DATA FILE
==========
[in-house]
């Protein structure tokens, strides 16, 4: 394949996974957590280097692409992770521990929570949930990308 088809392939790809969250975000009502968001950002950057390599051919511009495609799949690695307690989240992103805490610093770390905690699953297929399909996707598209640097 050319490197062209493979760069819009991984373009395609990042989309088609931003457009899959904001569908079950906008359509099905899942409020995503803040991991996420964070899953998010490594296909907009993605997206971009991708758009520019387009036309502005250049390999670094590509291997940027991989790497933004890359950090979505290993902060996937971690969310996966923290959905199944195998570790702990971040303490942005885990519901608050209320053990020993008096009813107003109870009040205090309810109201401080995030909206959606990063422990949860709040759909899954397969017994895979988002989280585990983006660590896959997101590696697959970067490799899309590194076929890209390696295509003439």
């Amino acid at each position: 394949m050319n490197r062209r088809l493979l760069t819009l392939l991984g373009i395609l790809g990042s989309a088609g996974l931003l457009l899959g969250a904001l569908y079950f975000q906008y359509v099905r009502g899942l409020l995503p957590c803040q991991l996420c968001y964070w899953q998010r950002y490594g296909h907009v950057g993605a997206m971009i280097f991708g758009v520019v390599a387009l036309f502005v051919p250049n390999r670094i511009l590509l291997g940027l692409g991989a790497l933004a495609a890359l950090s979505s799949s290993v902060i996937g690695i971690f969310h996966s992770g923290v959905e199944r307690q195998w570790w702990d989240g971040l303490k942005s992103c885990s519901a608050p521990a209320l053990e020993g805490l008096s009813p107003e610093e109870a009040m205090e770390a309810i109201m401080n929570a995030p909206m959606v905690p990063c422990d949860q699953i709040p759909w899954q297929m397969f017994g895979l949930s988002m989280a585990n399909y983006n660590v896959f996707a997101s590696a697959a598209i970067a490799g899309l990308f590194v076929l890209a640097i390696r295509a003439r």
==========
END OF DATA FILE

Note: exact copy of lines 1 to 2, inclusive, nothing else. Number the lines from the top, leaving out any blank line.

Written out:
[in-house]
């Protein structure tokens, strides 16, 4: 394949996974957590280097692409992770521990929570949930990308 088809392939790809969250975000009502968001950002950057390599051919511009495609799949690695307690989240992103805490610093770390905690699953297929399909996707598209640097 050319490197062209493979760069819009991984373009395609990042989309088609931003457009899959904001569908079950906008359509099905899942409020995503803040991991996420964070899953998010490594296909907009993605997206971009991708758009520019387009036309502005250049390999670094590509291997940027991989790497933004890359950090979505290993902060996937971690969310996966923290959905199944195998570790702990971040303490942005885990519901608050209320053990020993008096009813107003109870009040205090309810109201401080995030909206959606990063422990949860709040759909899954397969017994895979988002989280585990983006660590896959997101590696697959970067490799899309590194076929890209390696295509003439």